UNITED NATIONS — Secretary-General Antonio Guterres urged the world on the first International Day Commemorating the Victims of Acts of Violence Based on Religion and Belief to “step up to stamp out anti-Semitism, anti-Muslim hatred, the persecution of Christians and other religious groups.”
The U.N. chief on Thursday cited a rise in attacks against individuals and groups around the world, saying: “Jews have been murdered in synagogues, their gravestones defaced with swastikas; Muslims gunned down in mosques, their religious sites vandalized; Christians killed at prayer, their churches torched.”
Guterres said this day was an opportunity to show support by doing “all in our power to prevent such attacks and demanding that those responsible are held accountable.”
He urged people everywhere to resist and reject those who “falsely and maliciously invoke religion to build misconceptions, fuel division and spread fear and hatred.”
Fifteen U.N. human rights experts marked the day with a call on all countries to ensure that religions and beliefs are not used to violate human rights — and to combat religious extremism.
The independent experts appointed by the U.N. Human Rights Council said in a joint statement that “the right to freedom of thought, conscience, and religion or belief is misunderstood as protecting religions and belief instead of the people with the beliefs and those without.”
The experts, on issues ranging from freedom of religion to minorities to violence against women, emphasized the words of the General Assembly resolution sponsored by Poland and adopted in June that established the international day on Aug. 22. It said that “terrorism and violent extremism in all its forms and manifestations cannot and should not be associated with any religion, nationality, civilization or ethnic group.”
At an informal U.N. Security Council meeting marking the day, U.N. human rights chief Michelle Bachelet said by video from Geneva that “despite much progress, I am deeply alarmed by the worldwide rise of xenophobia, racism, religious intolerance that is menacing to our lives” as well as to democracy, social instability and peace.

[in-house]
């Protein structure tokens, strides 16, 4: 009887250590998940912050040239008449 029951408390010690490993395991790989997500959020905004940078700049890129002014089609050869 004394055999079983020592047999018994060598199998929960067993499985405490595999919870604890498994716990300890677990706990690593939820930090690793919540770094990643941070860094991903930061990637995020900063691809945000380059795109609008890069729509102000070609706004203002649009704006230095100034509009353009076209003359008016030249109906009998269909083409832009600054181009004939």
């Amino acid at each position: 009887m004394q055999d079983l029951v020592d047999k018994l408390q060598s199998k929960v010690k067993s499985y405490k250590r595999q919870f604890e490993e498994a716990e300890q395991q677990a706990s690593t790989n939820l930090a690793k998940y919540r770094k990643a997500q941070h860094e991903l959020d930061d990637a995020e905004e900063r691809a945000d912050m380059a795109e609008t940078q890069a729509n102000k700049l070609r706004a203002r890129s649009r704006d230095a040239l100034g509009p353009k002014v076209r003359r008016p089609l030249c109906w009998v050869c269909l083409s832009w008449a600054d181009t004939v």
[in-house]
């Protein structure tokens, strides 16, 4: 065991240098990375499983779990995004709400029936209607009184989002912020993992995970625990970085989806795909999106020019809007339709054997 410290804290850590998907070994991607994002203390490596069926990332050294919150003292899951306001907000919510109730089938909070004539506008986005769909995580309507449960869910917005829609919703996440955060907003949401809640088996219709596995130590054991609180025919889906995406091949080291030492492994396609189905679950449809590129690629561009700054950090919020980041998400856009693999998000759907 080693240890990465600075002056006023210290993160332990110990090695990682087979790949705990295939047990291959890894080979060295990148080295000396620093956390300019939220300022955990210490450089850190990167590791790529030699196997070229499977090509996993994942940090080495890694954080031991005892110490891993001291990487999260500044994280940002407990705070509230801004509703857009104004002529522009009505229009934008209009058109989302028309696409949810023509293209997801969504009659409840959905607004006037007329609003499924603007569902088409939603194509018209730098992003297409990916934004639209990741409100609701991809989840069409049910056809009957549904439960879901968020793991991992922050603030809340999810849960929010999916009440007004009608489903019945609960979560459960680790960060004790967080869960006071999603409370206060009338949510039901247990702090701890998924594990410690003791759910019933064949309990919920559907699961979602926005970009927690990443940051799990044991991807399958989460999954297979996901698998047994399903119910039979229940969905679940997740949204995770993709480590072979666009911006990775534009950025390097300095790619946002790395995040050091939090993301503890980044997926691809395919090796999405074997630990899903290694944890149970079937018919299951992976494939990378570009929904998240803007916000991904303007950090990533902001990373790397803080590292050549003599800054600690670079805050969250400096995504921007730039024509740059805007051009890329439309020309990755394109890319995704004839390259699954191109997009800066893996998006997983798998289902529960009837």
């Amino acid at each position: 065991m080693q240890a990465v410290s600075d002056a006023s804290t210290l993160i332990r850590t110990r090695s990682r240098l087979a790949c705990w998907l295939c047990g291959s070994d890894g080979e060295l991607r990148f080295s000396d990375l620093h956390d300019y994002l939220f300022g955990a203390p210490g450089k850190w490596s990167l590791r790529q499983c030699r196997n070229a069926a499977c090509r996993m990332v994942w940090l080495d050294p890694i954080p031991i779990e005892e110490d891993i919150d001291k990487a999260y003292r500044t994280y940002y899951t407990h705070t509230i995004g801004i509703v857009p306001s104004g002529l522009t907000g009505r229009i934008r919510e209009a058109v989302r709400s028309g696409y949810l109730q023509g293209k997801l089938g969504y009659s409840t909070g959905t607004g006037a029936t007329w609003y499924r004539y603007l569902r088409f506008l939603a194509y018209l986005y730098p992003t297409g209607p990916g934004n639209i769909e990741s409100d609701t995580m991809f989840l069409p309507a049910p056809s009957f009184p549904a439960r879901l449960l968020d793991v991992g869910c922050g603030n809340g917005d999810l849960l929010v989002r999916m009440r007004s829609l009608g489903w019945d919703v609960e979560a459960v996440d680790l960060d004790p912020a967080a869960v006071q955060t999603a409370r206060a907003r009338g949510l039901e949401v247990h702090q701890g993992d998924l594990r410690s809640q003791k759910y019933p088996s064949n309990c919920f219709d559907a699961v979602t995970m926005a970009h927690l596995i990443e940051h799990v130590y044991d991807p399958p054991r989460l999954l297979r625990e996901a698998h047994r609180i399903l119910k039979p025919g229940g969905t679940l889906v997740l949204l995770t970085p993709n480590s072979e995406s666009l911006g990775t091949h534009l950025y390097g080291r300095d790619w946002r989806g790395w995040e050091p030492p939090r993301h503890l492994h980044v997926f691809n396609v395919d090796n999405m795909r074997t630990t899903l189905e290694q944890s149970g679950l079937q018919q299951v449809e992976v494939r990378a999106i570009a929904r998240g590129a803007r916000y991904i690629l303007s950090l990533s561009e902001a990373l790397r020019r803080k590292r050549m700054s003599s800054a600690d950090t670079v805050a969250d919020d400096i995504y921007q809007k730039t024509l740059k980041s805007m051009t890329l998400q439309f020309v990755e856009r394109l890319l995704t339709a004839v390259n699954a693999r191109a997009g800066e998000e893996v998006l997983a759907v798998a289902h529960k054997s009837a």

“If we can’t accept diversity … there shall be no peace in the world,” she said.
Bachelet said a key to trying to combat religious persecution is to look for “early warning signs” like discrimination and words of intolerance and take early action.
Samuel Brownback, the U.S. ambassador at large for religious freedom, told the council that according to the Pew Forum, “83 percent of the global community live in countries with high or very high restrictions on the free practice of faith — and it’s getting worse, not better.”
He pointed to “the horrific actions of violence and ethnic cleansing of Rohingya Muslims” in Myanmar, persecution of religious minorities in Pakistan “either at the hands of non-state actors or through discriminatory laws and policies,” Boko Haram’s attacks on mosques and churches in Nigeria, and the Islamic State extremist group’s targeting of Iraq’s Yazidis, Christians and Shiite Turkmen “for atrocity crimes.”
Brownback said the United States is “deeply concerned” about China’s “escalating, widespread and undue restrictions” on religious groups, including Uighurs, Kazakhs and other Muslims, Tibetan Buddhists, Catholics, Protestants and Falun Gong.
“We call on the Chinese government to end its war on faith and to respect religious freedom for all,” he said.
The United States also strongly opposes Iran’s “severe violations and abuses of religious freedom,” including the death penalty for blasphemy, apostasy from Islam and proselytizing Muslims, and discrimination and harassment of unrecognized minorities such as the Bahai’is and Christian converts.
British Minister of State Lord Tariq Ahmad, a special envoy on religious freedom, said religious minorities face challenges ranging from discrimination to armed conflicts, mass murders and violent assaults.
“The heinous attacks this year on places of worship from the Philippines to Burkino Faso, New Zealand to Sri Lanka, have reminded us all that the fundamental human right of freedom of religion or belief is increasingly under threat,” he told the council. “As we commemorate the victims of such acts of violence, we demonstrate our commitment to supporting research to change people’s lives and help build a world free of religious intolerance and hatred.”
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